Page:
The principle that “every tree is known by its own fruit” (Lk. 6:44) may be misapplied to many of our young adults. We often judge their rebellious acts (tattoos, piercings, clothing, hair, etc.) as corrupt fruits and condemn them without really observing their more serious actions and true character. Are outward appearances mature fruits or just juvenile bark? Young people get turned off by older believers who won’t look past these externals and who refuse to give them the chance to bud, blossom and eventually show the true fruits of their faith.
SHOOTING THE WOUNDED
“Brethren, if anyone among you wanders from the truth, and someone turns him back, let him know that he who turns a sinner from the error of his way shall save a soul from death, and cover a multitude of sins” (Jas. 5:19- 20). When a Christian lives in sin, that situation must be appropriately dealt with (1 Cor. 5:7,11). However, if anyone falls to a temptation, the proper action may not be excommunication and ostracization but special help to restore the one who fell (Gal. 6:1). All too often it is easier to cast someone out than it is to shepherd that stray sheep back into the fold. Young people see this harsh attitude and lack of compassion, and judge the perpetrators to be like the priest and Levite, rather than the Good Samaritan (Lk. 10:33-35). The wounded and sick are not helped when they are driven away from the inn (the local church) where healing care can be provided with love (Jude 20-23).
In His message to the Laodicean church (Rev. 3:16) Jesus stated that, due to the lukewarm condition of the Christian testimony, He would spew them out of His mouth. This is a description of the general condition of the Church today, especially in the western world! Where is our commitment to the Lord? Where is our dedication to live out the Word of God (Jas. 1:22)? Have shopping, sports and other worldly pursuits replaced church attendance? Where is our zeal for the gospel? The local church is lukewarm and our young people know it.
WHAT CAN WE DO?
Hypocrisy, legalism, majoring on the minors, shooting the wounded, lukewarmness and other problems have driven off many of those the Lord loves. Some have gone to other congregations or into the world and away from Christian influence. What can we do for these children?
• We can fall on our knees confessing to the Lord that, in our sad condition, we have failed (Ezra 9:6-7), and have offended and driven away those He loves. “They have driven me out this day from sharing in the inheritance of the LORD” (1 Sam. 26:19).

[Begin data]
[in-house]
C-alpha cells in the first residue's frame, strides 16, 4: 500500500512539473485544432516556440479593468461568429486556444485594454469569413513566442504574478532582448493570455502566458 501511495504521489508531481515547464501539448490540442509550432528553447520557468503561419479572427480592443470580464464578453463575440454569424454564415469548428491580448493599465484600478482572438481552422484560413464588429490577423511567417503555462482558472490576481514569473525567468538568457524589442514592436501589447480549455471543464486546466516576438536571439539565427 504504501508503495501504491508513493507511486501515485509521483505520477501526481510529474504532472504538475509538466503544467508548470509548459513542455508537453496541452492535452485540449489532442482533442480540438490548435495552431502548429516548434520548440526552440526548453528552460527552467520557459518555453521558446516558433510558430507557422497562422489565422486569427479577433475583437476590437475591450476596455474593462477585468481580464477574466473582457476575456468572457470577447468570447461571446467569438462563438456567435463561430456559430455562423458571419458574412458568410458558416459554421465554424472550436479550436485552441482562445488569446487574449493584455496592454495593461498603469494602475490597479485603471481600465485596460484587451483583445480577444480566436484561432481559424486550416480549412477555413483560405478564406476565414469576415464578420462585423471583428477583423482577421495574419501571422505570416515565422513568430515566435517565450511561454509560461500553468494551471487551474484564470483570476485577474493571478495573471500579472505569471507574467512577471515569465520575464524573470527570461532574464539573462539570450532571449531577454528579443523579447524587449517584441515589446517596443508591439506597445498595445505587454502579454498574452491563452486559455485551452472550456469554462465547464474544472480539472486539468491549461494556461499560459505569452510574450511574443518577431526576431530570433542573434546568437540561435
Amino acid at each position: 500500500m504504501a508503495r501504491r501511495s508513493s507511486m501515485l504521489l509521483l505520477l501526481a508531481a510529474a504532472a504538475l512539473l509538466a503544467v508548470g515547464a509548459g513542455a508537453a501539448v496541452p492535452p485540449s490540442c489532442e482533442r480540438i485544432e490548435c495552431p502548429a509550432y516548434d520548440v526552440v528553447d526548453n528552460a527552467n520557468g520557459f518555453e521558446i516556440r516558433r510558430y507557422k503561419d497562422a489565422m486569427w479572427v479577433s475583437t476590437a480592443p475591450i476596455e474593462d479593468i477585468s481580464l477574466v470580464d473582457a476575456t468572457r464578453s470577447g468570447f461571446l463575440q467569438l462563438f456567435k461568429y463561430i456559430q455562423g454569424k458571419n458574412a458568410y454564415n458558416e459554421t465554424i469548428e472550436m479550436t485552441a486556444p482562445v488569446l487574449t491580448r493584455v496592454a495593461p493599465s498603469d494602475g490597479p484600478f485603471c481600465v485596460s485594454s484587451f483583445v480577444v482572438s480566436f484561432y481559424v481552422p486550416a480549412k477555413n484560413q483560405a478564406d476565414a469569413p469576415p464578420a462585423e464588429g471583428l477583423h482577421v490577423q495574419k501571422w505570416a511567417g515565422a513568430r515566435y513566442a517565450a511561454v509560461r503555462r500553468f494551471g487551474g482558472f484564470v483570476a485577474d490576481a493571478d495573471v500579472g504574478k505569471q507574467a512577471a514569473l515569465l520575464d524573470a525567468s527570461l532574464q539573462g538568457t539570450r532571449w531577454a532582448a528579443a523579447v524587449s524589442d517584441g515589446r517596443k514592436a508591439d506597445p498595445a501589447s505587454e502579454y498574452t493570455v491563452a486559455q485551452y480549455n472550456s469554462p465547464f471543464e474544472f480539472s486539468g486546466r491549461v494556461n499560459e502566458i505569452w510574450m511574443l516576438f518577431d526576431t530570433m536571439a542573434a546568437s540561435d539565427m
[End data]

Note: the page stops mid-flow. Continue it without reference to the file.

• We can examine ourselves using the microscope of 1 Corinthians 13. What is “my” part in the problem that has caused these young ones to be offended? “Whoever causes one of these little ones who believe in Me to sin, it would be better for him that a millstone were hung around his neck, and he were drowned in the depth of the sea” (Mt. 18:6).
• We can ask the Lord to change us where we need correction. “Who can understand his errors? Cleanse me from secret faults” (Ps. 19:12). We generally do not see where we may have been part of the problem. “Then Nathan said to David, ‘You are the man’” (2 Sam. 12:7).
• We can lovingly seek out those who’ve been offended or driven off, and look for ways to bring them back. “If a man has a hundred sheep, and one of them goes astray, does he not … go to the mountains to seek the one that is straying?” (Mt. 18:12).
• In the humility of confession, we can ask the offended one(s) for forgiveness. “Confess your trespasses to one another, and pray for one another that you may be healed” (Jas. 5:16).
• Of greater importance, we can “pray without ceasing” (1 Th. 5:17) for those we have hurt. Pray for them and ask the Lord to bring them closer to Him for His glory and for their blessing. “He restores my soul; He leads me in the paths of righteousness for His name’s sake” (Ps. 23:3).
A CLOSING COMMENT
It may be appropriate to note that young people are still responsible for their own actions even though they may say they have been driven away by the flaws of the older generations. All must give an account to the Lord for their behavior.
These remarks are not written to excuse the conduct of any who have left the fold, but to encourage confession and reconciliation by both sides, wherever necessary and possible. Let’s all be encouraged to humbly open our hearts to the Lord in prayer for healing, for ourselves and those who’ve been driven away. “We have sinned … by departing from Your precepts and Your judgments” (Dan. 9:5).
By Hank Blok
With permission to publish by: Sam Hadley, Grace & Truth, 210 Chestnut St., Danville, IL., USA. Website: www.gtpress.org